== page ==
What do we do to grow as a human being, a professional, a spouse, a parent, a friend or just a representative of the community we belong to? What I have asked might be a simple or complicated question to answer. Let’s be clear, I am not here to lecture you or anyone else. What is the next step for us if we find ourselves stuck in our bubble that shrinks every day, as we don’t know how to break the routine that becomes an obsessive habit, we no longer can get rid of?
Perhaps, it was not the intention of filmmaker Jesse McCracken to raise a global issue with his intimate and personal documentary called by a title that carries a much deeper meaning, “Grey Roads”. The filmmaker comes to a small town called Markdale, Ontario, a place he once called home. As his camera slowly but steadily captures the life of the new town he Is not part of anymore, he films his father and grandfather who still reside in a place you would probably call boring. However, what appears to be an uneventful place to us, seems perfect for McCracken’s family, as they certainly find it much more entertaining and acceptable to spend the rest of their lives.
As you watch what they have to say, you learn how beautiful the town is and how much they struggle to invite people from outside. With no elementary school left, the film explores the financial hardship of Markdale, and why it can’t build a better ground for the future generation. However, all that is not just part of “Grey Roads”. For instance, we hear McCracken’s mother’s voice when she explains why she had to leave the town. As she states her case, you will find it logical. What we learn from her, and pretty much from life itself, is that there are two types of people – those wanting to have a prosperous life and those that are ok with what they have, expressing no desire to get more.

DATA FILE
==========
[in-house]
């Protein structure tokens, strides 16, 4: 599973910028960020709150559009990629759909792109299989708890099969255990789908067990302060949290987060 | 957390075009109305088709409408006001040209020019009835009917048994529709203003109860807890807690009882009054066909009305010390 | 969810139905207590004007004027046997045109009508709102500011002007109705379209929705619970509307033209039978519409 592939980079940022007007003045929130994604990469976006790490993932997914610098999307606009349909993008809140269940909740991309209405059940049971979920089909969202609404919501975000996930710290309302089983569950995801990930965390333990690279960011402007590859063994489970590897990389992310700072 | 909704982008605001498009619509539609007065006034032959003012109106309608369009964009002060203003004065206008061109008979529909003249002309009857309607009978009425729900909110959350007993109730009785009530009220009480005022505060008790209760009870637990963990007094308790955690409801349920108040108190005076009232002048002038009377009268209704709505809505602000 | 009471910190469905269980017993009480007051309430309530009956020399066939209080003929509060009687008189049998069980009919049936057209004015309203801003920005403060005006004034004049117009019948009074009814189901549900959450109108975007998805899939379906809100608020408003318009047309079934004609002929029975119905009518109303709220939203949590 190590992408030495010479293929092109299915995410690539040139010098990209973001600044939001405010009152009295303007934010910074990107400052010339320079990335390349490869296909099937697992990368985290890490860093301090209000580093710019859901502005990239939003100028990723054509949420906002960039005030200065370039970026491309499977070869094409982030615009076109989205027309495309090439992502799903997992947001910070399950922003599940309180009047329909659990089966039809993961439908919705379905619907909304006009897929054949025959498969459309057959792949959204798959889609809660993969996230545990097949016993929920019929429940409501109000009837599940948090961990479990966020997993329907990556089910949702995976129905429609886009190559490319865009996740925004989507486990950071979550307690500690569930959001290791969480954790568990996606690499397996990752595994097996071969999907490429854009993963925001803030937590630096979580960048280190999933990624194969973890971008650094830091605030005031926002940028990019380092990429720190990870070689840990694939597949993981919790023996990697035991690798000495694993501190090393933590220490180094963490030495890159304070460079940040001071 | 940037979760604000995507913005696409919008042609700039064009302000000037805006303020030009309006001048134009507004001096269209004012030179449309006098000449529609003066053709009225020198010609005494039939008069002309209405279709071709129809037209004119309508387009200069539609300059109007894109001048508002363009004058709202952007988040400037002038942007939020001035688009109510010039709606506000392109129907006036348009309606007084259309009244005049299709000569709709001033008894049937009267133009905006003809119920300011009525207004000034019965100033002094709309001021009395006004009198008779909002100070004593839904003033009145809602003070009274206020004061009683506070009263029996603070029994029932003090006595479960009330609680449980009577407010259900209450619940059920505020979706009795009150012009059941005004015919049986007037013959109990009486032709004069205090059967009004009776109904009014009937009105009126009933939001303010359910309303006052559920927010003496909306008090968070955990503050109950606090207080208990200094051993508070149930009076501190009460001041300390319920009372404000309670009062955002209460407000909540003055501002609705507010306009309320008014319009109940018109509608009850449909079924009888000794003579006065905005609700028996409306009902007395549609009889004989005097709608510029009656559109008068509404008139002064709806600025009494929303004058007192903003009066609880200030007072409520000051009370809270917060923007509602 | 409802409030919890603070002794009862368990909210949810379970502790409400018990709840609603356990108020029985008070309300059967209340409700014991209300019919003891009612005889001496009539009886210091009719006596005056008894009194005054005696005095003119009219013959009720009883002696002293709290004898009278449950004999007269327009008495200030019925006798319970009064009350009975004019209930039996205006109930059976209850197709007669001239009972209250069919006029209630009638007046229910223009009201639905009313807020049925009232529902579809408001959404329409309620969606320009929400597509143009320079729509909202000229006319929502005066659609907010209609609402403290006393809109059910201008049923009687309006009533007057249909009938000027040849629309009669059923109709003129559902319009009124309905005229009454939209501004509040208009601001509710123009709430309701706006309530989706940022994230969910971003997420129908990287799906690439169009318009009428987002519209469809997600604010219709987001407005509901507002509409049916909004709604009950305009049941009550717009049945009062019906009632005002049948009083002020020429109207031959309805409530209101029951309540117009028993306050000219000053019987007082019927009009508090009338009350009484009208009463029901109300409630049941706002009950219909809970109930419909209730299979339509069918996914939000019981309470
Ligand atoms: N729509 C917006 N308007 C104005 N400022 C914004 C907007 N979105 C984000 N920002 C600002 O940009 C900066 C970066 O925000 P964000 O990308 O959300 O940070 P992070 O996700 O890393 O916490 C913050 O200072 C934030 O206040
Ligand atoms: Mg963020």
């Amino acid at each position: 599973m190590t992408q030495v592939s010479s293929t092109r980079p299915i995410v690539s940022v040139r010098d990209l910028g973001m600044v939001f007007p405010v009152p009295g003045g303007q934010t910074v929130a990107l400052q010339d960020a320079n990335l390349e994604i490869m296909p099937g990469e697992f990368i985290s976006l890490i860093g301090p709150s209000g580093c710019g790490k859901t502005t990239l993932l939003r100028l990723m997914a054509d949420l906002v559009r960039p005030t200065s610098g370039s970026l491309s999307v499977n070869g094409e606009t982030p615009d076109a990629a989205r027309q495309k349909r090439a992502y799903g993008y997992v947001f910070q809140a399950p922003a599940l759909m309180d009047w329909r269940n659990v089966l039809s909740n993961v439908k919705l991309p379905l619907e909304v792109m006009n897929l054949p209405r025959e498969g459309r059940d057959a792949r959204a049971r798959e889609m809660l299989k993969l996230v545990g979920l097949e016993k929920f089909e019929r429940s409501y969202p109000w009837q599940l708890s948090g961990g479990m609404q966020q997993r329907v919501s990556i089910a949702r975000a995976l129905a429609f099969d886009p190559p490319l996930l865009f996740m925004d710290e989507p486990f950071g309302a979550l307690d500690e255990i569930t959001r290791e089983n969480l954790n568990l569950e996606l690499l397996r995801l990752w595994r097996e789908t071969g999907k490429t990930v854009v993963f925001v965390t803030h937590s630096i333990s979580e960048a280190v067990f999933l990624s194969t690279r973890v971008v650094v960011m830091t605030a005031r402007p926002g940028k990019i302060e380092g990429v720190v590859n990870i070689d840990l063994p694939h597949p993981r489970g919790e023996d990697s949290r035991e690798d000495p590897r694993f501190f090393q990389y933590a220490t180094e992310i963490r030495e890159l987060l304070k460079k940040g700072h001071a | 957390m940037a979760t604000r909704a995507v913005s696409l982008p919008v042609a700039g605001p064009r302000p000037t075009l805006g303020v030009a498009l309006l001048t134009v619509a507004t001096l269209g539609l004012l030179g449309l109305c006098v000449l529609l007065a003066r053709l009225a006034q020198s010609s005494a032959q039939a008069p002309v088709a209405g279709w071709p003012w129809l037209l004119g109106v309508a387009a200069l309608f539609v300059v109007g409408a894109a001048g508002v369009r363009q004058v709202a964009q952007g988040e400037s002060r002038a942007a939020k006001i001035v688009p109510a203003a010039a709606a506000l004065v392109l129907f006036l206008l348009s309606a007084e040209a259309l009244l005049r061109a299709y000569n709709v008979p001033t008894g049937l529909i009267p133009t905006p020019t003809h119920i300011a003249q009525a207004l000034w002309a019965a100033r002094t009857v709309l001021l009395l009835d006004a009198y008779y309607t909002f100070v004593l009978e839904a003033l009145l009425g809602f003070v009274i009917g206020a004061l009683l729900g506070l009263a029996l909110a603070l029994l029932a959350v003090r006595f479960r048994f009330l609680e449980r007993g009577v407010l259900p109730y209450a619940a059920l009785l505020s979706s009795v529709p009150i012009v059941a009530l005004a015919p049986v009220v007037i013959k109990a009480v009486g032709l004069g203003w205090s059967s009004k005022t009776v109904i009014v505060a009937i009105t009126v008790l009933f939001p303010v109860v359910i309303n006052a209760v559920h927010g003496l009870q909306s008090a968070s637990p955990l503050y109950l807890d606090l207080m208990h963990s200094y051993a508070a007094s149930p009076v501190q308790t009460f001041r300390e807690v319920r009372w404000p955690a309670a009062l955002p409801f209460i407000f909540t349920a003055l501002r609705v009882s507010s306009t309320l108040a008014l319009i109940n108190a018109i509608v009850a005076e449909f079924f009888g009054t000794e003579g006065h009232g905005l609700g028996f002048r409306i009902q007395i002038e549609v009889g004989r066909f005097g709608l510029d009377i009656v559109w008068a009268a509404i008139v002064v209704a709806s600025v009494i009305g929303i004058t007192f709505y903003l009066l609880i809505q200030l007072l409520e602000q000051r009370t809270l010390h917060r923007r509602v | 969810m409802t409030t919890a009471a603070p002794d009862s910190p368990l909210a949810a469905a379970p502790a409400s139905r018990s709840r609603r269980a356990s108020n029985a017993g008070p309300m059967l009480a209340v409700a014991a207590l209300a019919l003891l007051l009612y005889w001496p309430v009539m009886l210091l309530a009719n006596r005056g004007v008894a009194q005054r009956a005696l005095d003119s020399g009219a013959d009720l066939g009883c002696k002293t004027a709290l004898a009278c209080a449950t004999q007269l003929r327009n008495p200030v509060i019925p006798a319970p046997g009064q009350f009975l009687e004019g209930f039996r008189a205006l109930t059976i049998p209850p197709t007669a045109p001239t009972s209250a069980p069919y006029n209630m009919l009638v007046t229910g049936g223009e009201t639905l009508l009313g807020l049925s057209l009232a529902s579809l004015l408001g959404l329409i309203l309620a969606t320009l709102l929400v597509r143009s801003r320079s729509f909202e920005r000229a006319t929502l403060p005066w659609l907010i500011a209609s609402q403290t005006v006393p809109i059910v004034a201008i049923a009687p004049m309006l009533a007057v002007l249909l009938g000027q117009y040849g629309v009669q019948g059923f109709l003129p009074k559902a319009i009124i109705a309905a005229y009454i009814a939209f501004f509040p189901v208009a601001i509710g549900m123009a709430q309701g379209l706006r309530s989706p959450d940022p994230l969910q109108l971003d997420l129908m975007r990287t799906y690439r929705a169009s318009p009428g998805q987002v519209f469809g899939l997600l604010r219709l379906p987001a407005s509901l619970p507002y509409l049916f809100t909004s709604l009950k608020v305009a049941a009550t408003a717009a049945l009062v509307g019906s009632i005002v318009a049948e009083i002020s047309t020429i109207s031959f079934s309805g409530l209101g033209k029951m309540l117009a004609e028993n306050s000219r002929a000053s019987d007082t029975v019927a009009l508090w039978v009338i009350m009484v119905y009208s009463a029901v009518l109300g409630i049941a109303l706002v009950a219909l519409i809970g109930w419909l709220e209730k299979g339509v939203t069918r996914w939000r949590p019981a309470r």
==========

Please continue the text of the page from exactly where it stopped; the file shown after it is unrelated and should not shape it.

Obviously, in this story, we are not the judge or jurors. We don’t condemn nor give approval to anything we disagree with. Even though it may sound that way, the film touches upon not only the exclusive subject matter of capturing the life of Markdale, family portrait, and how that black-and-white frame slowly turns into a colorful one because the filmmaker is able to find a way back to his father’s heart.
That said, “Grey Roads” is an interesting documentary that will trigger your interest in it as soon as it starts. It’s educational, intelligent and engaging. Even though it mostly talks about the family and the reasons for staying in or making a choice to relocate elsewhere, it shows why each choice made is justifiable on their own merit. That alone will open up a conversation for bigger questions like migrating not just from one country to another, from one city to another one, within the same country, because what is believed by outsiders to be the perfect place, some find it dull for lack of opportunities and no future to grow in any way.